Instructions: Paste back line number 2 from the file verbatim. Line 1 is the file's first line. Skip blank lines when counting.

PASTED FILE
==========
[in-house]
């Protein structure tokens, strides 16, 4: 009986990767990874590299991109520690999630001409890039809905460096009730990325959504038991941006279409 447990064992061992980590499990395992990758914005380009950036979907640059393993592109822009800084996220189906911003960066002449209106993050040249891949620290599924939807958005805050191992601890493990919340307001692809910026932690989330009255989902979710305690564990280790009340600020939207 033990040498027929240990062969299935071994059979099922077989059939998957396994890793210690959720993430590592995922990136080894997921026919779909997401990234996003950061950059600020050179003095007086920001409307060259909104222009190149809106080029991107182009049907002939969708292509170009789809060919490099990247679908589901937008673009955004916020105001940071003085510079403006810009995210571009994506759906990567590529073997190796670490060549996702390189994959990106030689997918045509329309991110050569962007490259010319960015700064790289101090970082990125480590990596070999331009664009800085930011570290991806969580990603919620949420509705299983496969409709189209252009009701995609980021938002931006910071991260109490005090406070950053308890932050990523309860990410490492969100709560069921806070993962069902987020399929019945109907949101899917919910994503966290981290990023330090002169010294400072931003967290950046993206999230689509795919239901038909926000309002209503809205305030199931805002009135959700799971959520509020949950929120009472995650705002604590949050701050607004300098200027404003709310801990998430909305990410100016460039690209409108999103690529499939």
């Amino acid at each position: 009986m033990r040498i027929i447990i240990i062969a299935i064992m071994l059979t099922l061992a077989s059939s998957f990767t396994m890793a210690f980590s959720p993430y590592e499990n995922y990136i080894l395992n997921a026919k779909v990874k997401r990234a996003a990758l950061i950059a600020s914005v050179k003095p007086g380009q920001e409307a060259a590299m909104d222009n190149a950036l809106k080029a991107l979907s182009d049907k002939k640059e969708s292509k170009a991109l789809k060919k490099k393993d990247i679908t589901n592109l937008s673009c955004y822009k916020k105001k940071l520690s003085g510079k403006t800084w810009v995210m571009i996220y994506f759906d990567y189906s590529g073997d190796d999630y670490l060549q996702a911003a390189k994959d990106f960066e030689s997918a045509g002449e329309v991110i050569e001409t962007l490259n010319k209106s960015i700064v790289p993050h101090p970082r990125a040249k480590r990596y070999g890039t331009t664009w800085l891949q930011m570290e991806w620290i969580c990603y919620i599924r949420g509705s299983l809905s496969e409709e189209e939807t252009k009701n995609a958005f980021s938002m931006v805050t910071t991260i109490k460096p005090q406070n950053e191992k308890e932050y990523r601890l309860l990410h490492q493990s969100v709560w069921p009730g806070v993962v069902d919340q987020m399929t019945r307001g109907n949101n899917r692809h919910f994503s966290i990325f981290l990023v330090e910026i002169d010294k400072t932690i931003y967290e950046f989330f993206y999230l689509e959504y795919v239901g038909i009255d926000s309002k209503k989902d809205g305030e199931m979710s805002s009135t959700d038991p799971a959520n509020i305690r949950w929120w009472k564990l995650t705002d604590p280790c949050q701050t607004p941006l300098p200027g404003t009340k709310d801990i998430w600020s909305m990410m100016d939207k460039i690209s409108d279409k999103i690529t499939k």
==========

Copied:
């Protein structure tokens, strides 16, 4: 009986990767990874590299991109520690999630001409890039809905460096009730990325959504038991941006279409 447990064992061992980590499990395992990758914005380009950036979907640059393993592109822009800084996220189906911003960066002449209106993050040249891949620290599924939807958005805050191992601890493990919340307001692809910026932690989330009255989902979710305690564990280790009340600020939207 033990040498027929240990062969299935071994059979099922077989059939998957396994890793210690959720993430590592995922990136080894997921026919779909997401990234996003950061950059600020050179003095007086920001409307060259909104222009190149809106080029991107182009049907002939969708292509170009789809060919490099990247679908589901937008673009955004916020105001940071003085510079403006810009995210571009994506759906990567590529073997190796670490060549996702390189994959990106030689997918045509329309991110050569962007490259010319960015700064790289101090970082990125480590990596070999331009664009800085930011570290991806969580990603919620949420509705299983496969409709189209252009009701995609980021938002931006910071991260109490005090406070950053308890932050990523309860990410490492969100709560069921806070993962069902987020399929019945109907949101899917919910994503966290981290990023330090002169010294400072931003967290950046993206999230689509795919239901038909926000309002209503809205305030199931805002009135959700799971959520509020949950929120009472995650705002604590949050701050607004300098200027404003709310801990998430909305990410100016460039690209409108999103690529499939």